Land | Ecotrope

Introducing OPB's Medford Bureau

Ecotrope | May 10, 2011 9:34 a.m. | Updated: Feb. 19, 2013 1:38 p.m.

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Welcome to Ecotrope, Amelia!

OPB has a reporter in Medford! Amelia Templeton is newly stationed at Southern Oregon Public Television in Medford. She grew up in Oregon, and has worked as a freelance radio producer in the Middle East, northern California, Wyoming and in Portland.

She’s one of the six new reporters in the Northwest’s nascent local journalism center. There are reporters coming on board in Seattle, Boise, Richland, Wash., Portland and Medford. You will see Amelia and others posting some of their news finds here. I asked Amelia to introduce herself with a list. Here it is – highlights from her first week on the job:

5 Highlights From Week 1 in Southern Oregon

Wildflowers: So many different flowers are in bloom! I got a little taste of the species diversity visiting the Eight Dollar Mountain Botanical Area and the Jacksonville Woodlands trails. According to the Nature Conservancy, over half of Oregon’s 3,370 plant species are found in the Klamath-Siskyou.

Screech owl: Larry Smith with the Jacksonville Woodlands Association introduced me to the elegant screech owl that nests in the eaves right outside his front door. I hope to bring you some dispatches from the lives of Oregon’s less famous owls.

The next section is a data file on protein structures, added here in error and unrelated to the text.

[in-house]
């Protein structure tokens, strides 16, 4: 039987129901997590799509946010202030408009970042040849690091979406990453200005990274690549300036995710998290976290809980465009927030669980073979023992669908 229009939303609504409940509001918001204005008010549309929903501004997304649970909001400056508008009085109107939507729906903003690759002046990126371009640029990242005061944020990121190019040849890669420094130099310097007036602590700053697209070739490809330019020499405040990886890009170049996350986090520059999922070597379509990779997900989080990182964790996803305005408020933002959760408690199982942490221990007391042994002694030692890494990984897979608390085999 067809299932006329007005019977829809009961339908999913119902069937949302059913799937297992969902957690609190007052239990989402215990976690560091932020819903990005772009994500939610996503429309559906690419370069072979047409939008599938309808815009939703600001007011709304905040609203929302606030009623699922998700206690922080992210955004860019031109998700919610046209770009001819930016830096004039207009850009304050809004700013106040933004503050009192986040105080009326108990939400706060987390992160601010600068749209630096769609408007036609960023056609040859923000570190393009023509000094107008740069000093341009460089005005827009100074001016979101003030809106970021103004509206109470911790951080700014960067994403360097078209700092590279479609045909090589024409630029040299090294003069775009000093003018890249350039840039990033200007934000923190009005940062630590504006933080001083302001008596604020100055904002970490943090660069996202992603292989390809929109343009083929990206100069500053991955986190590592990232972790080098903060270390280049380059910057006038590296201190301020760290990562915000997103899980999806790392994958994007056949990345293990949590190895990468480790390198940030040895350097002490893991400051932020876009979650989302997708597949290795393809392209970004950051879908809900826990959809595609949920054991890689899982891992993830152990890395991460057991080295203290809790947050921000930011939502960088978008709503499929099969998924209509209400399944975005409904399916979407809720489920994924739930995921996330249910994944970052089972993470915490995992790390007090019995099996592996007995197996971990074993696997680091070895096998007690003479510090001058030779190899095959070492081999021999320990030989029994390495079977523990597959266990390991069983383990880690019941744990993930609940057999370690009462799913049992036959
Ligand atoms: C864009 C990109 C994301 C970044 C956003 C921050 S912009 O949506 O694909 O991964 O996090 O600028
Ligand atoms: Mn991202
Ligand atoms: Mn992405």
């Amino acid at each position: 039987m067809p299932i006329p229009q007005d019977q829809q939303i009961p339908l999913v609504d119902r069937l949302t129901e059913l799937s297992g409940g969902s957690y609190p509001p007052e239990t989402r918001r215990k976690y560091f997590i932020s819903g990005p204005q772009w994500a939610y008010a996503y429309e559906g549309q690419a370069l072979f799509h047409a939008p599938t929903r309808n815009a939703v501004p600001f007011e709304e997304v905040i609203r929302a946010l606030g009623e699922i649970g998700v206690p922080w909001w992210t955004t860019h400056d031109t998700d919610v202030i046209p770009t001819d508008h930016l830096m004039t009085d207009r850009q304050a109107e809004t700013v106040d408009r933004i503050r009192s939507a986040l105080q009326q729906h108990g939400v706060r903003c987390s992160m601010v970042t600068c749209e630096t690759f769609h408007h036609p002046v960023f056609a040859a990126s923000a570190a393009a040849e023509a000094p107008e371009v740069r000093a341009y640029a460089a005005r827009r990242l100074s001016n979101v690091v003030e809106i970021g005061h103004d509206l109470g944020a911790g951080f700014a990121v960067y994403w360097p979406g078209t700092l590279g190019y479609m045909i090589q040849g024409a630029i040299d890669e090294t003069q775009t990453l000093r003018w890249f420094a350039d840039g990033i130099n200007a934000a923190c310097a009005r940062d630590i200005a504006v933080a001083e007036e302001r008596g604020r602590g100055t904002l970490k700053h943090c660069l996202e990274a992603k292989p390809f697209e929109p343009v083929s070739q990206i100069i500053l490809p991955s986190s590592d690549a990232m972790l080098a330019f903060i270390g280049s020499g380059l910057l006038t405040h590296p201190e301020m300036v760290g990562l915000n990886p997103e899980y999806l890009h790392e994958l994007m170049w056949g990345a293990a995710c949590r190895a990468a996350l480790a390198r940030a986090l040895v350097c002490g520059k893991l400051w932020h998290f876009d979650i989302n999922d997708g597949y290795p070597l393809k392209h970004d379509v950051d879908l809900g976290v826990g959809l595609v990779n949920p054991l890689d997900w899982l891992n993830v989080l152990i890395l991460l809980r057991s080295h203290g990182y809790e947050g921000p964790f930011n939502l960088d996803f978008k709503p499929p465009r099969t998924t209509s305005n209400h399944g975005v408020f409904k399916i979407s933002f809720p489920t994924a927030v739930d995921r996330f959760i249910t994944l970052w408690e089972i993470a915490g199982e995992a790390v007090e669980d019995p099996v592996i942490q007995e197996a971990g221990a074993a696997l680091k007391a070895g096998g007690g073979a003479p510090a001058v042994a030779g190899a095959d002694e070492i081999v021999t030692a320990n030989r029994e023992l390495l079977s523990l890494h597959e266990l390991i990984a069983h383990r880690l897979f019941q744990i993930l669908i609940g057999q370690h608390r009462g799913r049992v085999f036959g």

Dunbar Farms: I had dinner on a 230-acre working farm right in the heart of Medford. David Mostue is a fourth generation farmer. He’s experimenting with draft horse power and wants his farm to be able to grow everything a person needs to eat well. We ate homemade pasta made from Durham wheat grown on the farm. Also sampled tasty wine, tomatoes, salad greens, and asparagus

My bike parking: I’m based at SOPTV in Medford and have great colleagues here. I’m parking my bike underneath the station’s giant satellite receiver. Cool!

Laura Dunwald-Genter: Laura is 87 and she’s tough. She’s in a story I produced on an endangered native lily. She told me what it was like to grow up here in the 1930s and 40s. Laura says when she was a child, the women always planted daffodils around their farmhouses, which is why they practically seem to grow wild here.

Vicious plants: I visited a famous bog of endemic carnivorous pitcher plants, Darlingtonia californica. These pitchers use tiny translucent windows to let in light and disorient flies so they exhaust themselves. Much scarier, though, the hills here are covered with poison oak. I itch just looking at it. I wonder if the guys at Field Guide know how to get urushiol off of recording gear?

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